T. J. Rowland

From: "Biographical Review of Cass, Schuyler and Brown Counties, Illinois 1892", by Biographical Review Publishing Company, Chicago, Illinois; pages 510-511, a reprinted by Stevens Publishing Co., Astoria, Ill., 1971, is sold by the Schuyler County Historical Society, Rushville, Illinois.
  T. J. Rowland was born in Frederick county, Virginia, near Winchester, January 15, 1864. His father, Matthew M. Rowland, was born in the same county, His father was a native of Wales and came to Virginia where he lived until his death at an advanced old age. Mr. Matthew Rowland was a farmer all his life; he married Miss Margaret Campbell, also of Virginia, who died in Jacksonville, Illinois. Mr. Rowland died in Virginia, in 1834, when his son was still very small.
  Our subject began to support himself when he was eleven years old. He learned the saddle and harness business at Zanesville, Ohio. Here he remained after learning his trade. He then removed to Newark, Ohio, and began business for himself and remained there six years. From there he went to Coshocton county, Spring Mountain, and from there to Coshocton, the county seat. The war then broke out and he enlisted in the One Hundred and Third Ohio Infantry and served about two years when he was discharged by the close of the war. He made a fine record in the army and was a brave soldier. He settled in Keokuk, Iowa, and remained there three years and then removed to Brown county, and has resided here ever since.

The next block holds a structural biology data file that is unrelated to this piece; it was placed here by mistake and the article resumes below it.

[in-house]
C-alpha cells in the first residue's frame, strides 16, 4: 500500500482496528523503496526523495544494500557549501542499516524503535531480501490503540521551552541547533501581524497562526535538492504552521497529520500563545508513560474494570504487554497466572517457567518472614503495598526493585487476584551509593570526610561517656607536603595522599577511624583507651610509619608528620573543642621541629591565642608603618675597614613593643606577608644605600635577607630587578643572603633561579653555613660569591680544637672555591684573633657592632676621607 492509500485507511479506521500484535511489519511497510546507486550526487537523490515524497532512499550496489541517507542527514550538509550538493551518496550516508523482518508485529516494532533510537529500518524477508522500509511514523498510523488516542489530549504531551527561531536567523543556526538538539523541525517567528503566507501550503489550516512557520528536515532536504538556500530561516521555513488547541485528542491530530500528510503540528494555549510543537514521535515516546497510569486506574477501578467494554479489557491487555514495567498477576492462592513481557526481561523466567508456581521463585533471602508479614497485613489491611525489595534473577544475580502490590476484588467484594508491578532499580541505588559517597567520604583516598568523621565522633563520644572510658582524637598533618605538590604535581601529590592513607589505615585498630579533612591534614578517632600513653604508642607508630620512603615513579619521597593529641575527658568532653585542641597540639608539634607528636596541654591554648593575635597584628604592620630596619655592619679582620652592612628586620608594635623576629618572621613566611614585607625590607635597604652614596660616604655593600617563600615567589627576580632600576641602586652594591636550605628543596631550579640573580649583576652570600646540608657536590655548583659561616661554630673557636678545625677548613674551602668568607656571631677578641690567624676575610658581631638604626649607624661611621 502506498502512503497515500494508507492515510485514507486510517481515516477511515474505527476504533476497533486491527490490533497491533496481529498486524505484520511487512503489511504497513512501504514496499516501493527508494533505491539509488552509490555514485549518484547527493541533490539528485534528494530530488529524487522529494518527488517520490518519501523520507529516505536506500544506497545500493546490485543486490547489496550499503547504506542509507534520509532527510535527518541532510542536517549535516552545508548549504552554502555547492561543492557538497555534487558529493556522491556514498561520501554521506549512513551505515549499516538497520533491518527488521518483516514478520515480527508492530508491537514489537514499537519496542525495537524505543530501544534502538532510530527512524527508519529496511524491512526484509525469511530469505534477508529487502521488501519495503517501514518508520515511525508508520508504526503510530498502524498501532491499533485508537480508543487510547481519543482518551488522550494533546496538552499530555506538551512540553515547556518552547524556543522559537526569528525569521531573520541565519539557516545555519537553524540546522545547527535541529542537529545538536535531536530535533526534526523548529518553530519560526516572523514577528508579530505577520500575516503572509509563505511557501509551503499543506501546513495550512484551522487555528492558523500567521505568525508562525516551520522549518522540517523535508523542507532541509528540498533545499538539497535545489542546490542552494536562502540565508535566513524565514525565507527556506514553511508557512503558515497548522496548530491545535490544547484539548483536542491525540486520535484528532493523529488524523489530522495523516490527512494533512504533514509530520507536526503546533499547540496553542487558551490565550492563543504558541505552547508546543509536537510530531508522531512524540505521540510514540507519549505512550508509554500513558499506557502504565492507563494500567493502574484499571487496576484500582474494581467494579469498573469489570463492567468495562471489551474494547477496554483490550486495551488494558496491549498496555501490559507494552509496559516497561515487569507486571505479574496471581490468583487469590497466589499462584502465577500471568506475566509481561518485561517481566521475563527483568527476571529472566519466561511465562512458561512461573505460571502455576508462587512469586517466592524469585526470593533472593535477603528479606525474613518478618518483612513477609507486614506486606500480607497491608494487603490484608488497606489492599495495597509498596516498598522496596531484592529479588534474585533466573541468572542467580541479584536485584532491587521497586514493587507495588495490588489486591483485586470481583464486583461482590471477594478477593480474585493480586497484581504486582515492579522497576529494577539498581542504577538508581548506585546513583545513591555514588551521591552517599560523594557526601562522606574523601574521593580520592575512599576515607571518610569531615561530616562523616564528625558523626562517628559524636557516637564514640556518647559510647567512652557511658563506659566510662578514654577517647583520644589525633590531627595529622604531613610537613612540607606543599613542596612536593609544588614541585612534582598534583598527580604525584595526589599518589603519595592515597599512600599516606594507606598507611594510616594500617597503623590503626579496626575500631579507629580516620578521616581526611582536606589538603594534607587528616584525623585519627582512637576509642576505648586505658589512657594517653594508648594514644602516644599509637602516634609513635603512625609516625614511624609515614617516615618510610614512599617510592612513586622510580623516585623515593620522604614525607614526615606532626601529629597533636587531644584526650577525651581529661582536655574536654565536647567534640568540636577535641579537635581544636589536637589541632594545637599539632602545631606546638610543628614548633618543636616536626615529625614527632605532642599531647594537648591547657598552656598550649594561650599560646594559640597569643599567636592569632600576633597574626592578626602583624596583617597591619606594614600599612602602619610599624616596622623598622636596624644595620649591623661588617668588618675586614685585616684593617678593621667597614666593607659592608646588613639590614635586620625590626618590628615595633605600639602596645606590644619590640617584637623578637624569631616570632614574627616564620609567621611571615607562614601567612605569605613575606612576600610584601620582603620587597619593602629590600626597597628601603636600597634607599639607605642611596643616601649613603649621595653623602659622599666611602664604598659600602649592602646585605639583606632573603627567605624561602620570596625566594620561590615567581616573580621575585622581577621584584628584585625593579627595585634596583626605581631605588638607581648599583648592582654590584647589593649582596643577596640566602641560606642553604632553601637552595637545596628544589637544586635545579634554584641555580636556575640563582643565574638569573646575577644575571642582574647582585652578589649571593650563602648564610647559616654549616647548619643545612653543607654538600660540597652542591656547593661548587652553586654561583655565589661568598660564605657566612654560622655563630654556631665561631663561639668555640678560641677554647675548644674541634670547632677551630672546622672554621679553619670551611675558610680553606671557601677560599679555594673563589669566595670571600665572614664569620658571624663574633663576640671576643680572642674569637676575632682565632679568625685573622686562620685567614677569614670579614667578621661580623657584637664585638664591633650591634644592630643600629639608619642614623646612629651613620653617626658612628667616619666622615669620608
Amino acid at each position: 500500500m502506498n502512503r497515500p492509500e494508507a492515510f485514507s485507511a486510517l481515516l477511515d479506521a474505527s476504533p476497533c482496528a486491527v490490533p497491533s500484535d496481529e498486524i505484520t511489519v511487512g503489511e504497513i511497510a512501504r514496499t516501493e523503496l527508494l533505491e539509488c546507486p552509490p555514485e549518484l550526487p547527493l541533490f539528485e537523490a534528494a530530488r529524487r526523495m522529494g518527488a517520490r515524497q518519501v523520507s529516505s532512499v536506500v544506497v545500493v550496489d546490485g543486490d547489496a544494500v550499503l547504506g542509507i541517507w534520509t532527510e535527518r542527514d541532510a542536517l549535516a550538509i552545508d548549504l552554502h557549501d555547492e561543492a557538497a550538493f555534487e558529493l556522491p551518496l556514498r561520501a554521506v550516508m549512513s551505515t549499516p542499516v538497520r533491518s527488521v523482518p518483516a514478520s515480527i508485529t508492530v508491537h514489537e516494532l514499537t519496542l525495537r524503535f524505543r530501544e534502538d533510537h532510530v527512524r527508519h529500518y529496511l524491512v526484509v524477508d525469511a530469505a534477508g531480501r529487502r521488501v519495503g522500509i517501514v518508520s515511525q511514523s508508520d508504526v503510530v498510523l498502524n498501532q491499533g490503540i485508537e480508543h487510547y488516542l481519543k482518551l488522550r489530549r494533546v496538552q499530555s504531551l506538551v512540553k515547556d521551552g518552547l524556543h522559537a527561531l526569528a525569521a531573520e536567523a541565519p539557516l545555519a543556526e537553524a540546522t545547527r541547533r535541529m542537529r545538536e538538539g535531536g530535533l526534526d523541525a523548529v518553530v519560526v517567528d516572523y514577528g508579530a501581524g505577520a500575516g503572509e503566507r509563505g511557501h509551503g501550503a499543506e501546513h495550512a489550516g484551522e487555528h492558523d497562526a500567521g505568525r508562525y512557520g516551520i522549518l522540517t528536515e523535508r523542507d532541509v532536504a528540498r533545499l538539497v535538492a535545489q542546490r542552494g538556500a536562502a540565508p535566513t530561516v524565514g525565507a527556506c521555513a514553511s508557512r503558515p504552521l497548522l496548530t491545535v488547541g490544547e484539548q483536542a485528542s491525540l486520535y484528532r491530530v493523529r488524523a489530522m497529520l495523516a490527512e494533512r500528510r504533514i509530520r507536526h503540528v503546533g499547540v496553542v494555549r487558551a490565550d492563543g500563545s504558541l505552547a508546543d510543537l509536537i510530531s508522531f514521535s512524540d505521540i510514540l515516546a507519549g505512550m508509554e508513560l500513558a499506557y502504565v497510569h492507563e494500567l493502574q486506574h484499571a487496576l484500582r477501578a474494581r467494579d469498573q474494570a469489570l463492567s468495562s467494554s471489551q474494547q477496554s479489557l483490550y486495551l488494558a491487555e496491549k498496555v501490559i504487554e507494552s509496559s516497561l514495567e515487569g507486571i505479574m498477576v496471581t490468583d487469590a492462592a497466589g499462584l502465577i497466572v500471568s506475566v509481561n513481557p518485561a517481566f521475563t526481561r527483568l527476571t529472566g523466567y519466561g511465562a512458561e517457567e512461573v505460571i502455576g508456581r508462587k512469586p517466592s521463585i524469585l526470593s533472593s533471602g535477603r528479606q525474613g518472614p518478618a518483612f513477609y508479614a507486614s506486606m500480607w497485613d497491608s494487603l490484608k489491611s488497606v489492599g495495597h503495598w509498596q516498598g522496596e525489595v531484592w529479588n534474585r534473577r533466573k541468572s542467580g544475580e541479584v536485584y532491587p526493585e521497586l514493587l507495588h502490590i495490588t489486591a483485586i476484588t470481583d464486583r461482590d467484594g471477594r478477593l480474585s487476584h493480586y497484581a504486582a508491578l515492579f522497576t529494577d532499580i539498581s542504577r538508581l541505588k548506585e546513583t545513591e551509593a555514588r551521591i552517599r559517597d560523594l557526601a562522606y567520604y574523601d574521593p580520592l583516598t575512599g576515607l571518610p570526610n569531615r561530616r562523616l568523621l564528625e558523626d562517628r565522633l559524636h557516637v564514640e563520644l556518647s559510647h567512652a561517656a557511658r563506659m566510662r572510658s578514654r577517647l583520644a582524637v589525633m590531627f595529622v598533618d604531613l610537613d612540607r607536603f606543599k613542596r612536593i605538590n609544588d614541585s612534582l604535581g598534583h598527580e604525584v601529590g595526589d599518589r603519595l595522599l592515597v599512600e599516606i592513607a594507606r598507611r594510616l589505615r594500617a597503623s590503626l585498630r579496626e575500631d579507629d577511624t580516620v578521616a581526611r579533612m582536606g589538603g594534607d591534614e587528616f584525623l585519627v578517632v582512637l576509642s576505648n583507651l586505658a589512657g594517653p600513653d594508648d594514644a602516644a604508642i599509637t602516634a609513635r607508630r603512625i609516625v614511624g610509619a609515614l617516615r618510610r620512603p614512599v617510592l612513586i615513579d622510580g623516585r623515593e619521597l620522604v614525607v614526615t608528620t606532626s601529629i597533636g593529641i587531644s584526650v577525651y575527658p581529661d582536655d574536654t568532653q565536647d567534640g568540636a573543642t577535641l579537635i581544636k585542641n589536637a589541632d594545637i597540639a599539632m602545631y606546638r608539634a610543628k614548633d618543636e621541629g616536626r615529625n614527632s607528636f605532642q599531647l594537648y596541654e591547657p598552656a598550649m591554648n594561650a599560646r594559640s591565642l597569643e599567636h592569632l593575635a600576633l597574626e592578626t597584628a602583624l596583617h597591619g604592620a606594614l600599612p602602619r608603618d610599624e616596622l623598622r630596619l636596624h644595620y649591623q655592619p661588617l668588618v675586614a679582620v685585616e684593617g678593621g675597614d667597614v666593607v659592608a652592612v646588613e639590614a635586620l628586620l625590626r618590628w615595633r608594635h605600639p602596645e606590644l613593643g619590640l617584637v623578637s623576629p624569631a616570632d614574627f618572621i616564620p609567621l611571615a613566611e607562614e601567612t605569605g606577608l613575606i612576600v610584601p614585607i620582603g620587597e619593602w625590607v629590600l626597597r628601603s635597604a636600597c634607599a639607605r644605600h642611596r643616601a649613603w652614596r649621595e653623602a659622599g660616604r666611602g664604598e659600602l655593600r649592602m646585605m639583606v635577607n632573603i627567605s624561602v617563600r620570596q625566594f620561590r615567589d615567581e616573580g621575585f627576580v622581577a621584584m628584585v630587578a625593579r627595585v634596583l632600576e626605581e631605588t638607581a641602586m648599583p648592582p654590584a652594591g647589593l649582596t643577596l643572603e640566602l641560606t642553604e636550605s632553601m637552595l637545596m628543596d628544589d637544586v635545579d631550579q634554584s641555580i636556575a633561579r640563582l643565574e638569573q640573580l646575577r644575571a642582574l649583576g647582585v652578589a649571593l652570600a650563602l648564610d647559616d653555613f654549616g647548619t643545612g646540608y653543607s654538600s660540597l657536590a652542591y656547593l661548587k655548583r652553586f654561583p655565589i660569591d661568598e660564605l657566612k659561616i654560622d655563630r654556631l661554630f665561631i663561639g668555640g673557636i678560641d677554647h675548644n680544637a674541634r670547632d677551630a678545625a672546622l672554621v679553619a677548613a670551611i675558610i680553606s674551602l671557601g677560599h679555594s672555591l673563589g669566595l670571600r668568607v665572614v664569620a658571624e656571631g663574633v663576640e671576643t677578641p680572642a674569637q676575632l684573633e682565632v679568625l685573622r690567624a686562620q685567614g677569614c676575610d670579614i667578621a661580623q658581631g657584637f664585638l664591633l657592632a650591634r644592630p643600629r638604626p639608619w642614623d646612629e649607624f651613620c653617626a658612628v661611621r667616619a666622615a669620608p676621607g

He was married in Newark, Ohio, to Miss Lenora Barring, of Slatestown, New York, born September 18, 1850. They have had eleven children, seven of whom are living, namely: Blendon L., Louise, Lucinda C., Abner C., Lovey Augusta, Bessie I., and Homer M. Mr. Rowland worked at his trade at this place until he retired. He is connected with the Methodist Episcopal Church and has been for forty years. He has been a member of the Masonic fraternity for about the same number of years. He and his wife are good, highly esteemed citizens of the place and have earned their right to their present life of ease by years of toil in their younger days.

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